Salinity effects on germination and seedlings biomass of Pachycereus pecten-aboriginum: an endangered species

Authors

  • Alfredo Beltrán-Morales
  • Miguel Víctor Córdoba-Matson
  • José Luis García-Hernández
  • Enrique Troyo-Diéguez
  • Hossein Azadi
  • Francisco Higinio Ruiz-Espinoza
  • Ricardo David Valdez-Cepeda
  • Bernardo Murillo-Amador

Keywords:

biomass, cacti, germination, salinity, species threatened.

Abstract

Cacti are particularly sensitive to habitat disturbance since they have slow growth and a long
life cycle. Their development and establishment depend on several factors, including
environmental requirements for germination and establishment of seedlings. Two of the most
influential factors are soil and water salinity. The objective of this study was to quantify seeds
germination and seedling biomass production of the Aborigine’s comb cactus (Pachycerus
pecten-aboriginum) in salt stress using sodium chloride (NaCl) as the main salt source. The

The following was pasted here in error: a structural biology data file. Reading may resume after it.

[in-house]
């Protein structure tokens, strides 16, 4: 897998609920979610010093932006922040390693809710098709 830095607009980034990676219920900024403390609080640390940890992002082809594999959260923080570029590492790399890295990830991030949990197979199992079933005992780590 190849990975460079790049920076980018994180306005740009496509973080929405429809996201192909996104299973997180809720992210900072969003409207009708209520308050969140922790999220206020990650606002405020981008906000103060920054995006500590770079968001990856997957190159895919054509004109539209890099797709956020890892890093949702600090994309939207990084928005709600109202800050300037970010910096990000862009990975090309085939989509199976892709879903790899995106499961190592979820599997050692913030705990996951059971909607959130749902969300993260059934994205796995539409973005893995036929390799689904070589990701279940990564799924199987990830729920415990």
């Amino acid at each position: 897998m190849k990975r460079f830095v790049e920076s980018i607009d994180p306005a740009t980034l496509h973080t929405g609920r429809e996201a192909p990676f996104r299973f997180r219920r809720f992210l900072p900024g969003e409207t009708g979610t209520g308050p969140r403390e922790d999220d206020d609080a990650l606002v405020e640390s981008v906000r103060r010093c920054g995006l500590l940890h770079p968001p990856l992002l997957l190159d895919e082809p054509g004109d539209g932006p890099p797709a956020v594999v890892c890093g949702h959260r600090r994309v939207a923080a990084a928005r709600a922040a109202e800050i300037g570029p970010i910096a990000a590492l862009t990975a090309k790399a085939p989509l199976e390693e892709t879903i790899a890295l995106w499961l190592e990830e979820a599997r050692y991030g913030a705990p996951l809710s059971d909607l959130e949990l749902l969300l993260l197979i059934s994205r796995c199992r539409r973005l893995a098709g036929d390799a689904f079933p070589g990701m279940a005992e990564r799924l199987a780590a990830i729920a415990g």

experiment was arranged in a completely randomized design using six salt levels (0.11, 2.03,
4.00, 6.03, 8.03 and 10.07 dS m-1) with five replicates of 20 seeds each one. The seeds were
collected in a wild population of P. pecten-aboriginum in Ejido Álvaro Obregón, Baja
California Sur, Mexico in June 2011. The results showed that germination and seedling
biomass were significantly affected by salt stress, which was higher at 2.03 and 0.11 dS m-1,
followed by 6.03 and 4.00 dS m-1, lower at 8.03 dS m-1, and no growth at 10.07 dS m-1. It is
concluded that saline levels using sodium chloride as the main source of salt, affect seed
germination and seedling biomass production of P. pecten-aboriginum significantly.

Published

2015-12-20

Issue

Section

Scientific Papers